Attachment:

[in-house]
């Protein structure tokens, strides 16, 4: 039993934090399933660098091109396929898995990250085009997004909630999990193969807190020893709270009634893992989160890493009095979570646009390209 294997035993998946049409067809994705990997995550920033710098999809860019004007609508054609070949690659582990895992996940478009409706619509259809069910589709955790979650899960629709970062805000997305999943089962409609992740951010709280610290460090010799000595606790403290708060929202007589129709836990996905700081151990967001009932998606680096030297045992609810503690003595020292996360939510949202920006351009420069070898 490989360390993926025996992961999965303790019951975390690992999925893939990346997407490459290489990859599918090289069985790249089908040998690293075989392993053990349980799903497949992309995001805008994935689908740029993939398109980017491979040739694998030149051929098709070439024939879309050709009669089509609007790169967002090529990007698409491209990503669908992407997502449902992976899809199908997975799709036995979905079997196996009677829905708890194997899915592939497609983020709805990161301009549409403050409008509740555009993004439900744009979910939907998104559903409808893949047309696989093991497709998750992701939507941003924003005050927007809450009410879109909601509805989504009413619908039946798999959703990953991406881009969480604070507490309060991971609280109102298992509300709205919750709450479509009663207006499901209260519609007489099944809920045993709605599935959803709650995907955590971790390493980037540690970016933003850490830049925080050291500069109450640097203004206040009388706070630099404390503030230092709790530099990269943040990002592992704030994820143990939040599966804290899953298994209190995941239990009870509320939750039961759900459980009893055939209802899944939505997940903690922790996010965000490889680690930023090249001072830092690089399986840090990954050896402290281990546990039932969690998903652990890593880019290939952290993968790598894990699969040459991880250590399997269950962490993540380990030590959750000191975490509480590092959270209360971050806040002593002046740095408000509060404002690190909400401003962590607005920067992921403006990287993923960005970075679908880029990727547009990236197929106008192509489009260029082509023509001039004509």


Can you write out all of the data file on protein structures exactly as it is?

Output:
[in-house]
């Protein structure tokens, strides 16, 4: 039993934090399933660098091109396929898995990250085009997004909630999990193969807190020893709270009634893992989160890493009095979570646009390209 294997035993998946049409067809994705990997995550920033710098999809860019004007609508054609070949690659582990895992996940478009409706619509259809069910589709955790979650899960629709970062805000997305999943089962409609992740951010709280610290460090010799000595606790403290708060929202007589129709836990996905700081151990967001009932998606680096030297045992609810503690003595020292996360939510949202920006351009420069070898 490989360390993926025996992961999965303790019951975390690992999925893939990346997407490459290489990859599918090289069985790249089908040998690293075989392993053990349980799903497949992309995001805008994935689908740029993939398109980017491979040739694998030149051929098709070439024939879309050709009669089509609007790169967002090529990007698409491209990503669908992407997502449902992976899809199908997975799709036995979905079997196996009677829905708890194997899915592939497609983020709805990161301009549409403050409008509740555009993004439900744009979910939907998104559903409808893949047309696989093991497709998750992701939507941003924003005050927007809450009410879109909601509805989504009413619908039946798999959703990953991406881009969480604070507490309060991971609280109102298992509300709205919750709450479509009663207006499901209260519609007489099944809920045993709605599935959803709650995907955590971790390493980037540690970016933003850490830049925080050291500069109450640097203004206040009388706070630099404390503030230092709790530099990269943040990002592992704030994820143990939040599966804290899953298994209190995941239990009870509320939750039961759900459980009893055939209802899944939505997940903690922790996010965000490889680690930023090249001072830092690089399986840090990954050896402290281990546990039932969690998903652990890593880019290939952290993968790598894990699969040459991880250590399997269950962490993540380990030590959750000191975490509480590092959270209360971050806040002593002046740095408000509060404002690190909400401003962590607005920067992921403006990287993923960005970075679908880029990727547009990236197929106008192509489009260029082509023509001039004509």